It’s amazing what a trailer can hook you with whether it be a witty one-liner or one of the supporting cast members. For me, Long Shot had me hooked the moment David Bowie’s rock ballad Modern Love kicked in at full volume, which sadly never made it into the film itself, but is a well-played tactic regardless. In this odd-pairing romantic comedy, vocal journalist Fred Flarsky (Seth Rogan) crosses paths with his former babysitter and teenage crush, now U.S Secretary of State Charlotte Field (Charlize Theron). As she plans to run for President, Charlotte hires Fred as her speechwriter and needless to say sparks begin to fly.
Long Shot is very typical when it comes to its story arch, structuring the narrative partly around the Pretty Woman model, which is referenced throughout. However, the film’s setting is used to deliver some pretty savage social commentary on America’s political spectrum, particularly the unfair scrutiny towards women in power. There’s a theme of moulding individuals to fit a public paradigm which may not actually exist, and it’s explored in way that’s both frightening and hilarious at the same time. Humour is shamelessly unfiltered and really cut-throat, as one would expect from director Jonathan Levine’s previous work with actor Seth Rogan. Furthermore, dialogue often has a real spontaneous edge, giving a realistic quality despite some of the cliché set-ups and gags. Performances are terrific across the board, with both leads really hitting it off as our big screen odd couple. Charlize Theron adapts well to the film’s brand of humour and showcases her comedic abilities in a number of key scenes, all while maintaining the elegance and grace synonymous with the Oscar-winning actress. Seth Rogan doesn’t deviate too far from the usual characters he plays, but in context of this particular film, his schtick as Fred is a perfect fit. Supporting players add some fun variety such as June Diane Raphael (my favourite thing about Grace & Frankie) as the Charlotte’s intimidating Chef of-staff Maggie Millikin, Bob Odenkirk as the complacent sitting President; and 7-foot Swede Alexander Skarsgård pops as the unflattering Canadian Prime Minster.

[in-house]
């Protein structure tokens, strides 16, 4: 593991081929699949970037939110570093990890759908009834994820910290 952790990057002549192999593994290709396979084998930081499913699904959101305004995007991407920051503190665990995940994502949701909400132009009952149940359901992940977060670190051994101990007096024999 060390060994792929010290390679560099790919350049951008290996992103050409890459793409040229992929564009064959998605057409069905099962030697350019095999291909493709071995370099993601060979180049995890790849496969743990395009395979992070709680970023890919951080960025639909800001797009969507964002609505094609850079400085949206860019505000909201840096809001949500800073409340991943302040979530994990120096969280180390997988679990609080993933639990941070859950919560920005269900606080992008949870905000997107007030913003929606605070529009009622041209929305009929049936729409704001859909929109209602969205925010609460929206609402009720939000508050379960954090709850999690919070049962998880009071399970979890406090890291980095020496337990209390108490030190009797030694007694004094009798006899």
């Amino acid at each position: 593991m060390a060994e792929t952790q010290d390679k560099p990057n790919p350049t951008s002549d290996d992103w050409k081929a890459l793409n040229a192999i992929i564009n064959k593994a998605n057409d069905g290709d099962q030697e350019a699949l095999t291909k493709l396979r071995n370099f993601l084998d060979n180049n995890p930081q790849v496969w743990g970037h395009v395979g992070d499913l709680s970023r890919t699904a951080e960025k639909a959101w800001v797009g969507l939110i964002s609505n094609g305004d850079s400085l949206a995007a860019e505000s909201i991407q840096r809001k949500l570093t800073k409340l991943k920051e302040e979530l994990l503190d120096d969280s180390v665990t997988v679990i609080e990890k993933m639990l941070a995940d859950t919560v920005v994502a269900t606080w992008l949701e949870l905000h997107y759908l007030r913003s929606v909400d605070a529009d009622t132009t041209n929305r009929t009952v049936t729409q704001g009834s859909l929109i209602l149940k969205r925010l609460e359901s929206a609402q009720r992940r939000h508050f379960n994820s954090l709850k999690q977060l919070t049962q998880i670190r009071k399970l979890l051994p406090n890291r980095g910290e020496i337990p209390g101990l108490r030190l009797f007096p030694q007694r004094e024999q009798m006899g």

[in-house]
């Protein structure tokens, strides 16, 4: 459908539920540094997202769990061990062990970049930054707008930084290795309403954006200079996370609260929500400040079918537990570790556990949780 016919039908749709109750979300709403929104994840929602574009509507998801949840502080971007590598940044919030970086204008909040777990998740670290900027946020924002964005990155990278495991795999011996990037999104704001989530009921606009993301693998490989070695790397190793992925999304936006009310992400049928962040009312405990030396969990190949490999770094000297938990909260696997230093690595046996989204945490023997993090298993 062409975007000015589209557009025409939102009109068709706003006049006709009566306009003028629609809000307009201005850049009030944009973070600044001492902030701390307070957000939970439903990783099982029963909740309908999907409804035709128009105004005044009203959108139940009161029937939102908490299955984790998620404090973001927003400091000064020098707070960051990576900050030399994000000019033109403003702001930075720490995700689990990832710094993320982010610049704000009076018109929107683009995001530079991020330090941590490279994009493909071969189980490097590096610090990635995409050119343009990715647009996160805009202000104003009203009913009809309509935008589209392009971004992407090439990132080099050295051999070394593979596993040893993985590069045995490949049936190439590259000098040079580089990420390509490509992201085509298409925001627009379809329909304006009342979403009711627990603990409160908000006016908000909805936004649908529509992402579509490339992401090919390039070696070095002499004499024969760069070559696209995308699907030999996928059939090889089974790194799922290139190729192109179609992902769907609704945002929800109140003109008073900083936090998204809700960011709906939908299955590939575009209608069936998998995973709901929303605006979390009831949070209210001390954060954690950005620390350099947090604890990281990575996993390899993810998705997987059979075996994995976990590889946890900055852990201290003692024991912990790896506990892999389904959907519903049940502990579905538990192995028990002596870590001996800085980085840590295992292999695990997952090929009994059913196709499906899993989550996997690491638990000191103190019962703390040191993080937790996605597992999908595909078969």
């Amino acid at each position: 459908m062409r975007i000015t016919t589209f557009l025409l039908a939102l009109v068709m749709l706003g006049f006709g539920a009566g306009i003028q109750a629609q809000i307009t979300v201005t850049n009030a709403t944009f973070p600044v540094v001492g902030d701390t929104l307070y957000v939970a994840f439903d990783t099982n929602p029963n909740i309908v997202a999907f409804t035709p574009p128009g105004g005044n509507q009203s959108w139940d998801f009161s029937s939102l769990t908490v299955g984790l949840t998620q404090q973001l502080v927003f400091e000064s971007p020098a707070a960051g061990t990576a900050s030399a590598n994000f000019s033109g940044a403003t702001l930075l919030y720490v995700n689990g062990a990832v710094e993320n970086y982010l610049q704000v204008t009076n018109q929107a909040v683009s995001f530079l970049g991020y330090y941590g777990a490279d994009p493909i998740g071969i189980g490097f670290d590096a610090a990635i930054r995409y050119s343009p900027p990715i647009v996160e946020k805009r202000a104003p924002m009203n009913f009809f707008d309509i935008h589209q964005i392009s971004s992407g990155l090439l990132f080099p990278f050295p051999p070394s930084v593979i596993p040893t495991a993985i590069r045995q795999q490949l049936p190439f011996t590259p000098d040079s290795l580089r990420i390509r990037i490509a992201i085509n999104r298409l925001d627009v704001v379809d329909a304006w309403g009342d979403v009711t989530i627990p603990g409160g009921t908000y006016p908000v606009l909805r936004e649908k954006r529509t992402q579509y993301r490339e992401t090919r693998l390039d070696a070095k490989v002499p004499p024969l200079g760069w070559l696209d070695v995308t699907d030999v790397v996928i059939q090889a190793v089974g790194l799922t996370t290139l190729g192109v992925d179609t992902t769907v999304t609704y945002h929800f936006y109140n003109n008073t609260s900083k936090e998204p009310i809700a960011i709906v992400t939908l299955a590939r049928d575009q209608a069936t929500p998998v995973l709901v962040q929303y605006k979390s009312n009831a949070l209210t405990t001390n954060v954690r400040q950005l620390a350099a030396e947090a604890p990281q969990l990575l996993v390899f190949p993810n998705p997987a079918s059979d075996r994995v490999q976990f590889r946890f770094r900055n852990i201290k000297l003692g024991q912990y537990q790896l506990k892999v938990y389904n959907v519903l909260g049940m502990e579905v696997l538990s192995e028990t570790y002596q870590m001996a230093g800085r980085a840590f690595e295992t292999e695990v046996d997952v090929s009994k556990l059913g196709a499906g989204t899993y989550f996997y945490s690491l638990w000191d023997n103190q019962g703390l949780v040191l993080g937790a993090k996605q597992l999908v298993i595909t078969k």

I’m not much of a laugh-out-loud film-viewer, especially in a theatre setting, but the rapid fire effect of Long Shot had more audible than usual, which is saying a lot. It’s a film you’ve seen before, but everything about it just seems to click so well. In cinemas across Australia from today through StudioCanal.
(2019, dir: Jonathan Levine)
images courtesy of StudioCanal Australia